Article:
You ask, we answer. The Post is fielding questions from readers about New York’s biggest pro sports teams and getting our beat writers to answer them in a series of regularly published mailbags. In today’s installment: the Giants.
I love Joe Judge doing the muddy fumble drill (and can’t imagine Adam Gase doing it in a million years). Is Joe Judge really a good guy? — Steve Greenberg
Well Steve, the video of Judge diving for the football in the mud to end Tuesday’s practice was viewed more than 1.5 million times on the Giants’ social media platforms. It seems everyone loved it. You could tell from the expressions on the faces of the players that they loved it. Seeing big defensive tackle Dalvin Tomlinson spraying his head coach with water from a hose was priceless.
Does this mean Judge is a good guy or that he knows the right time to allow his team to let off some steam? Look, Judge is a big advocate of “hard coaching,’’ and I am sure some players find him irritating or at least ultra-demanding. That is fine. The Giants lost an NFL-high 36 games the past three years. They can use some tough love. I also believe players can sense when a guy is genuine, when he is trying to be somebody he is not, and when he has the goods to improve those around him. No one can deny Judge is uber-detailed, and he does explain himself to his players. I think Judge comes out of his first camp as a head coach with high marks in several categories. It is too soon to stamp him as a “good guy’’ just yet, but the signs are encouraging. “Good coach’’ is more important than “good guy’’ to the Giants, anyway.
Will Nick Gates be a good, sound center this year? — John Voelker
Good question, tough answer. It is an interesting thing with Gates. The Giants liked his versatility in that he has played tackle and guard. He never played center — so, of course, that is where he lands. He is bigger than most centers, at least taller, at 6-foot-5. Marc Colombo, the new offensive line coach, says he always liked big centers with the Cowboys. Gates seems strong and tough enough. In training camp, the center-quarterback exchanges were fine.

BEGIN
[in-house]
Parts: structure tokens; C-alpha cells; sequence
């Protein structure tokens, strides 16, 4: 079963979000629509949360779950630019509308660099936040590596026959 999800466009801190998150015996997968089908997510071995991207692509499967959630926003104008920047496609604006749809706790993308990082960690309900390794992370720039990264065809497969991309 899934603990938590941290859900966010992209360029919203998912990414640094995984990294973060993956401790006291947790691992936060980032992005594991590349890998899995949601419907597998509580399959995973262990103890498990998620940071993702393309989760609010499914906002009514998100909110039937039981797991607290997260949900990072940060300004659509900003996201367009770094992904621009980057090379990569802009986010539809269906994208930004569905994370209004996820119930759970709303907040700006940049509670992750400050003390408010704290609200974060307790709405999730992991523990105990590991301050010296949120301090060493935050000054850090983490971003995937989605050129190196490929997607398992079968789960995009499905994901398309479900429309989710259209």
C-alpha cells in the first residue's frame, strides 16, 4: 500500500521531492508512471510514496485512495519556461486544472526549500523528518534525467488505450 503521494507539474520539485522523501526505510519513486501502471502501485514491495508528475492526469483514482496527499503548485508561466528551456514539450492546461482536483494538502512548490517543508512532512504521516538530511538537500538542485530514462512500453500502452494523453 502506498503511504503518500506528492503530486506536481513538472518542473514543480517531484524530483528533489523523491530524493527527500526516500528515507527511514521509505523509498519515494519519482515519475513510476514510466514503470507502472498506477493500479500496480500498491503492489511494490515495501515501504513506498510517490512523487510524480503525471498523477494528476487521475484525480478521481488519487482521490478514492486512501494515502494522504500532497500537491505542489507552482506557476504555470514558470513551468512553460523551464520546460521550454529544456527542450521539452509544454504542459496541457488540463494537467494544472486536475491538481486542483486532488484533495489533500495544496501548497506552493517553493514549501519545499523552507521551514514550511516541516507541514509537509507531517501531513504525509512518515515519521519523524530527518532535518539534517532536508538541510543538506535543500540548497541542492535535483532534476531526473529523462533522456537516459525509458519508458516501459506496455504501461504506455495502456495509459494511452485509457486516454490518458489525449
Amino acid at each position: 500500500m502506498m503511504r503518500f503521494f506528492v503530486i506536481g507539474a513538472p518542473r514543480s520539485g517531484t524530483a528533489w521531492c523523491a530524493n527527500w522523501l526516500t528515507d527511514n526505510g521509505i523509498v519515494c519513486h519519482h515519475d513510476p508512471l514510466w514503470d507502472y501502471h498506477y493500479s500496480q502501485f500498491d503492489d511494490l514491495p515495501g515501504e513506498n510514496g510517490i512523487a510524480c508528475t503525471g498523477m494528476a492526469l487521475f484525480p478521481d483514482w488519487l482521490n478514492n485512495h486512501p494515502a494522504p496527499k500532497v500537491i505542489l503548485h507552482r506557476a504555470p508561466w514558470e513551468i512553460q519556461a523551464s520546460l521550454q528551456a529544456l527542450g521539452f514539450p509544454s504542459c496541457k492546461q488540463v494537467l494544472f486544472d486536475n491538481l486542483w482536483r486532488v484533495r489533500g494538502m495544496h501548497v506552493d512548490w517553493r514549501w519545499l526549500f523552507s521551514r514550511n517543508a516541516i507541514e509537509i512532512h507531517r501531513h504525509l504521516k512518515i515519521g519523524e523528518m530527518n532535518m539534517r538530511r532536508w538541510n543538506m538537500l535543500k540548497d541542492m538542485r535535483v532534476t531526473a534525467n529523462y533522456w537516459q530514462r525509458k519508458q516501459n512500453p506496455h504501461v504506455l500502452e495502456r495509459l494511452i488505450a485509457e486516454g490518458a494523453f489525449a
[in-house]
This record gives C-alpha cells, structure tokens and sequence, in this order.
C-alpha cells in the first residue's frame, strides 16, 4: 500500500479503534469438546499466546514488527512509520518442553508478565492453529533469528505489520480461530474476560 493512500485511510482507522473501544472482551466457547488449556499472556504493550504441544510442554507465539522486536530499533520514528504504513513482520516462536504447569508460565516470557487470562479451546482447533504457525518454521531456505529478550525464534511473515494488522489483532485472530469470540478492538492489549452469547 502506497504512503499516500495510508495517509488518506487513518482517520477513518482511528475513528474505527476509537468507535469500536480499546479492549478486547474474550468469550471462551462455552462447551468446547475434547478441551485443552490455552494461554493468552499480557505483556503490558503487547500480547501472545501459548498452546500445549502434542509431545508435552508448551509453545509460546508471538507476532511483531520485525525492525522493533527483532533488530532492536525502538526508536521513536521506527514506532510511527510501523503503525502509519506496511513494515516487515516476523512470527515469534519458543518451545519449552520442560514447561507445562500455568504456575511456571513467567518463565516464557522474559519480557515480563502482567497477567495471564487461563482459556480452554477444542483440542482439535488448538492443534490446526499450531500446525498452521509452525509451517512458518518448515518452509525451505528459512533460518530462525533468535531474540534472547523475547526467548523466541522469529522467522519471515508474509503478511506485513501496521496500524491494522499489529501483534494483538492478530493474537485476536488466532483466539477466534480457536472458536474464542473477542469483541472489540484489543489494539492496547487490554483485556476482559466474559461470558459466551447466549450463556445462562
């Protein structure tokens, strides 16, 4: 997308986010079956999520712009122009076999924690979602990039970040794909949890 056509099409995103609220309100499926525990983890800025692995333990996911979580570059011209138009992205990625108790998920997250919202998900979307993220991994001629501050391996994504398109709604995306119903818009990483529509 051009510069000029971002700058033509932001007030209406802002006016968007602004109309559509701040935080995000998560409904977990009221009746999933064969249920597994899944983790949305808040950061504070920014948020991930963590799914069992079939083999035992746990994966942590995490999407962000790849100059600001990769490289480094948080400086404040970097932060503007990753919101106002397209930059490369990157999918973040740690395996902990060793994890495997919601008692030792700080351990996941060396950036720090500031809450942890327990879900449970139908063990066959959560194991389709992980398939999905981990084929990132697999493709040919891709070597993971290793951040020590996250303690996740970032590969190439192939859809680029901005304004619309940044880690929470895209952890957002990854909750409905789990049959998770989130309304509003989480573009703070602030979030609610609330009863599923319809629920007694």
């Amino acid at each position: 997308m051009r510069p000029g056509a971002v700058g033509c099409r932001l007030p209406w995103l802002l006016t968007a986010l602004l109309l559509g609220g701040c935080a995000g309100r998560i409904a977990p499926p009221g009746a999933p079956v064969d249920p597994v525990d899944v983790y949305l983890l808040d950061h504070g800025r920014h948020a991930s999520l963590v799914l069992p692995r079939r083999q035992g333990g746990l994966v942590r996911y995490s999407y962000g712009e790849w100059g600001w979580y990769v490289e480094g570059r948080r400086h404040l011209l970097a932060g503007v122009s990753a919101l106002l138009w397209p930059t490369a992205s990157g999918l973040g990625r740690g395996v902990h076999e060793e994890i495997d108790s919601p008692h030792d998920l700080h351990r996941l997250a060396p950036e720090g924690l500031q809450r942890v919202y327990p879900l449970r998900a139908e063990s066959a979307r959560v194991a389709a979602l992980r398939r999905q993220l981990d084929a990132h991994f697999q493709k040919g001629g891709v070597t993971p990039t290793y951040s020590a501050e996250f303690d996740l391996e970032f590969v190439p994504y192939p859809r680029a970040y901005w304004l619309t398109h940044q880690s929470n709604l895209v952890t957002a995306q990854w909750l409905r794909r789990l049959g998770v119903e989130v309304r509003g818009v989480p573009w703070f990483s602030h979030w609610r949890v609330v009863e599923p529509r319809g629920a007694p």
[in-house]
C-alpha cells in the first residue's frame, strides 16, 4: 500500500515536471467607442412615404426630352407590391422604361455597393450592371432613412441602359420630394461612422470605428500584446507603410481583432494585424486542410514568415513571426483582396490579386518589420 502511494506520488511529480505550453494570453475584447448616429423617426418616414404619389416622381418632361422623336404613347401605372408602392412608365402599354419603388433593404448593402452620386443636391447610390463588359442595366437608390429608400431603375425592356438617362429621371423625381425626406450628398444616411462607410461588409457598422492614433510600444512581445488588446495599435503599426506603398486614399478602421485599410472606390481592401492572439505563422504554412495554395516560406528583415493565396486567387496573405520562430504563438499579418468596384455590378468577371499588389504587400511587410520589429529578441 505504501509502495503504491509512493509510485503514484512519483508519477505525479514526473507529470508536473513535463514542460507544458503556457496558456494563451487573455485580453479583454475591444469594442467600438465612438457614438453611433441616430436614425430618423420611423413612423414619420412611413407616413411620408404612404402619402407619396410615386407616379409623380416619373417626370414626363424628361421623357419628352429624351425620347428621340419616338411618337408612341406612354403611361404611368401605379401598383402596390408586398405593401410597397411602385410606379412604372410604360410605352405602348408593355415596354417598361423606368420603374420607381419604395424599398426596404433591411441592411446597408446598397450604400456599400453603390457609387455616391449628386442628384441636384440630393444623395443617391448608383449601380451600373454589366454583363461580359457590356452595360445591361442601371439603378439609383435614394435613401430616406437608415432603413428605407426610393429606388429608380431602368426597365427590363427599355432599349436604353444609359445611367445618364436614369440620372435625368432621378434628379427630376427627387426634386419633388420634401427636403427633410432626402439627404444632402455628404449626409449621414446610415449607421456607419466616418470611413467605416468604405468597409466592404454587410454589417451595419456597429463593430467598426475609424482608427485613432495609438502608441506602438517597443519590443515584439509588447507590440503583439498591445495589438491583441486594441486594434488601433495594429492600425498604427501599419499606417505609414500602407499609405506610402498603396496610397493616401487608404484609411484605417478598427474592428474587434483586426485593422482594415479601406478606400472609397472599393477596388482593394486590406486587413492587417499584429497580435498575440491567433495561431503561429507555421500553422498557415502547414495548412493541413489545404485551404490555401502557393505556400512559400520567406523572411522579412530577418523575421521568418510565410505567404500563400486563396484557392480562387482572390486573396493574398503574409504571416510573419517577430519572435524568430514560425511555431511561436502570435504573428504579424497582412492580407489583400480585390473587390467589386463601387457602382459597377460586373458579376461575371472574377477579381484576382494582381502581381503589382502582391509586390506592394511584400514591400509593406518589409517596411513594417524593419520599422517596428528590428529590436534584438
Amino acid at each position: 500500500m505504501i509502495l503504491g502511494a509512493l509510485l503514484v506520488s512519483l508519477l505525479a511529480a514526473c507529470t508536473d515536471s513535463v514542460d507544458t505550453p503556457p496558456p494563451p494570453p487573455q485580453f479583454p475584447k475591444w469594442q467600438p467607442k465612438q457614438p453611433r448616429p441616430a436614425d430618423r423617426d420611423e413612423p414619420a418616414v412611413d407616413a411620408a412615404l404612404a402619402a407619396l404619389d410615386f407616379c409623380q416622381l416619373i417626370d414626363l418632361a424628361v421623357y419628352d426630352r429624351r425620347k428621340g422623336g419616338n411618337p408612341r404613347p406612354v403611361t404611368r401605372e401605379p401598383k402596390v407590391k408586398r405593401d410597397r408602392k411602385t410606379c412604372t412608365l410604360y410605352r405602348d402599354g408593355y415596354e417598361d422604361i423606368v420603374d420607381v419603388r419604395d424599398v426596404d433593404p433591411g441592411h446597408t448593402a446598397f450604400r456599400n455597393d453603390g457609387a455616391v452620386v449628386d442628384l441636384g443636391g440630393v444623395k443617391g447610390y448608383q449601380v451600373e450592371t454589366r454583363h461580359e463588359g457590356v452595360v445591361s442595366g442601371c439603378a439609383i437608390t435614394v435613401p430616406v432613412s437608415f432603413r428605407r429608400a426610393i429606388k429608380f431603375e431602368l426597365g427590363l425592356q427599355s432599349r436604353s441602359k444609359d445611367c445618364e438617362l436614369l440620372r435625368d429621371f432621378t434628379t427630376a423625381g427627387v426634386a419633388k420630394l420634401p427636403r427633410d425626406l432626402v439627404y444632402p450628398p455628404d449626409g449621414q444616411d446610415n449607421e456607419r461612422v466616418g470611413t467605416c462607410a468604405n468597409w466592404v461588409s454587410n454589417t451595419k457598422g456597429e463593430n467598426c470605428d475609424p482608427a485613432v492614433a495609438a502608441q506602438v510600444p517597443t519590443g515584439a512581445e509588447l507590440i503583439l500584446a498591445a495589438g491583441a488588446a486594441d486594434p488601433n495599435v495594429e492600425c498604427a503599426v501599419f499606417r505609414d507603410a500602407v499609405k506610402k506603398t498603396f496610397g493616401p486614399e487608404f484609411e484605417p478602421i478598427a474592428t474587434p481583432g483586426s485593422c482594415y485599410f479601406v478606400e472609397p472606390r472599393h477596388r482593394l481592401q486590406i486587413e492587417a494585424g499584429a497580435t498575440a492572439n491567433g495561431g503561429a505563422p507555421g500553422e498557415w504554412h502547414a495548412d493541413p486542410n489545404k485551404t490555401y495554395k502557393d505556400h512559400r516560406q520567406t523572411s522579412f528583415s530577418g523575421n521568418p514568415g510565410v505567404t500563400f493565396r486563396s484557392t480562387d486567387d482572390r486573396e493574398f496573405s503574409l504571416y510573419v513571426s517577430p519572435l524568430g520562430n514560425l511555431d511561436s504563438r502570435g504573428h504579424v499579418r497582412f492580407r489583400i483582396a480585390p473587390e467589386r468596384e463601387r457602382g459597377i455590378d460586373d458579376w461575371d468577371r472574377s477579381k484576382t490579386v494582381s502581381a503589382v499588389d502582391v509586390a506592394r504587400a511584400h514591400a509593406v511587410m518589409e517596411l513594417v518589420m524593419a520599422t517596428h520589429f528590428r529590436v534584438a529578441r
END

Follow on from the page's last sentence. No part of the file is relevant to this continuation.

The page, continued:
Not flawless, but fine. The real key will be how Gates handles the decision-making that takes place at the line of scrimmage, and then the quick-act decision-making that takes place immediately after the snap. First, Gates must decipher what the defense is in and communicate that to the rest of the offensive line. Then, after the snap, he has to pick which defender to block, as often, the center is left unblocked and must be a “helper’’ to his guards and tackles. Opponents are sure to test Gates’ ability to recognize all this. The Giants tried to simulate these tests in camp, but the real thing will be far more challenging.
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Has Daniel Jones been working on sliding? If so, with whom? — Angelo
As a matter of fact, Angelo, Jones has worked on his sliding. New offensive coordinator Jason Garrett and, especially, new quarterbacks coach Jerry Schuplinski dissected every aspect of Jones’ game and came up with ways to maintain and improve. In the second intrasquad scrimmage, Jones took off on a scramble, slid and carried the ball too far away from his body.
The ball came loose. On the sideline, Judge told Jones he liked 99 percent of what he did on the field, and asked Jones to guess what was lacking. Jones knew immediately, identifying the fumble. Jones is athletic and surprisingly fast — his legs are an asset and should be used, judiciously, of course. If he cannot protect the ball on the run it is going to be a big problem. Jones has no issues getting into a slide, but when he does he cannot forget to tuck the ball away. Ball security was his greatest failing as a rookie and it must be cleaned up in year No. 2.
What should be the realistic expectations for a Giants fan going into this year? — Kyle
Play hard, play smart, be competitive every week, win more games than they lose when they are in position to win. This is young team with a first-year head coach. Fans do not want to hear it, but there will be growing pains. By the end of December, the Giants must give off the vibe that the arrow is pointing up and better days are ahead. If that translates to nine, eight, seven or six wins, so be it. Any more than that will be a shocker. Any less than that will be a disappointment.